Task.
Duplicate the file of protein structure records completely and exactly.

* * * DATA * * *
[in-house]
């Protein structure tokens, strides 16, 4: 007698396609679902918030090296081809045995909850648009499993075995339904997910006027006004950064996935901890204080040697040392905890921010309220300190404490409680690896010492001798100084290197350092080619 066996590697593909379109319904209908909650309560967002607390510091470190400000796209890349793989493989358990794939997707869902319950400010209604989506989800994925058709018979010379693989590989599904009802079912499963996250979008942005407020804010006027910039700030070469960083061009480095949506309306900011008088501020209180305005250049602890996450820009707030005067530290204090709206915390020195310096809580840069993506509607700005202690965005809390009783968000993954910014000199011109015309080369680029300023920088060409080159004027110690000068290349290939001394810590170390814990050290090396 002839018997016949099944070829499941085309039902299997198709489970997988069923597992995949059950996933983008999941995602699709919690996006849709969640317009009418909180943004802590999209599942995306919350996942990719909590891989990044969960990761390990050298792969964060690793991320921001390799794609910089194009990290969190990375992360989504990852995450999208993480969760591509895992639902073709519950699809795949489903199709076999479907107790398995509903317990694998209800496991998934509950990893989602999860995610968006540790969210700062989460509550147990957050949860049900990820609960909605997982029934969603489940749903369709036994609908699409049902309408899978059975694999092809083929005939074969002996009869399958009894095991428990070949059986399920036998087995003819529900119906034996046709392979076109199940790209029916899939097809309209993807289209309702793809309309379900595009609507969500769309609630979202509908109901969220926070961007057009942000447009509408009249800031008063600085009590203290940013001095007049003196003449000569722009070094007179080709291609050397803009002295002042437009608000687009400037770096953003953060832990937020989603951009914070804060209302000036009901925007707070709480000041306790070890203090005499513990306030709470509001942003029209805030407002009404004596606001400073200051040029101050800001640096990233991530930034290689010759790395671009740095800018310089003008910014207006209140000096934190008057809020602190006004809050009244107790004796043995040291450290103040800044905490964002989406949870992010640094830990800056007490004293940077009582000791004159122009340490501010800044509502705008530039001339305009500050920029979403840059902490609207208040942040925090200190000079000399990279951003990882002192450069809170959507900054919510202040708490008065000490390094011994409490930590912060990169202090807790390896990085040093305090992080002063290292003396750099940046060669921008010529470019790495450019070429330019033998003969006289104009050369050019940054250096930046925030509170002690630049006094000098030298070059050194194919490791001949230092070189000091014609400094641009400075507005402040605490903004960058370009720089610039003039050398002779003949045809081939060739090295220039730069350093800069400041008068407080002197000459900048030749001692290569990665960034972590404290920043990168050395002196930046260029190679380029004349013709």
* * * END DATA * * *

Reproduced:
[in-house]
């Protein structure tokens, strides 16, 4: 007698396609679902918030090296081809045995909850648009499993075995339904997910006027006004950064996935901890204080040697040392905890921010309220300190404490409680690896010492001798100084290197350092080619 066996590697593909379109319904209908909650309560967002607390510091470190400000796209890349793989493989358990794939997707869902319950400010209604989506989800994925058709018979010379693989590989599904009802079912499963996250979008942005407020804010006027910039700030070469960083061009480095949506309306900011008088501020209180305005250049602890996450820009707030005067530290204090709206915390020195310096809580840069993506509607700005202690965005809390009783968000993954910014000199011109015309080369680029300023920088060409080159004027110690000068290349290939001394810590170390814990050290090396 002839018997016949099944070829499941085309039902299997198709489970997988069923597992995949059950996933983008999941995602699709919690996006849709969640317009009418909180943004802590999209599942995306919350996942990719909590891989990044969960990761390990050298792969964060690793991320921001390799794609910089194009990290969190990375992360989504990852995450999208993480969760591509895992639902073709519950699809795949489903199709076999479907107790398995509903317990694998209800496991998934509950990893989602999860995610968006540790969210700062989460509550147990957050949860049900990820609960909605997982029934969603489940749903369709036994609908699409049902309408899978059975694999092809083929005939074969002996009869399958009894095991428990070949059986399920036998087995003819529900119906034996046709392979076109199940790209029916899939097809309209993807289209309702793809309309379900595009609507969500769309609630979202509908109901969220926070961007057009942000447009509408009249800031008063600085009590203290940013001095007049003196003449000569722009070094007179080709291609050397803009002295002042437009608000687009400037770096953003953060832990937020989603951009914070804060209302000036009901925007707070709480000041306790070890203090005499513990306030709470509001942003029209805030407002009404004596606001400073200051040029101050800001640096990233991530930034290689010759790395671009740095800018310089003008910014207006209140000096934190008057809020602190006004809050009244107790004796043995040291450290103040800044905490964002989406949870992010640094830990800056007490004293940077009582000791004159122009340490501010800044509502705008530039001339305009500050920029979403840059902490609207208040942040925090200190000079000399990279951003990882002192450069809170959507900054919510202040708490008065000490390094011994409490930590912060990169202090807790390896990085040093305090992080002063290292003396750099940046060669921008010529470019790495450019070429330019033998003969006289104009050369050019940054250096930046925030509170002690630049006094000098030298070059050194194919490791001949230092070189000091014609400094641009400075507005402040605490903004960058370009720089610039003039050398002779003949045809081939060739090295220039730069350093800069400041008068407080002197000459900048030749001692290569990665960034972590404290920043990168050395002196930046260029190679380029004349013709």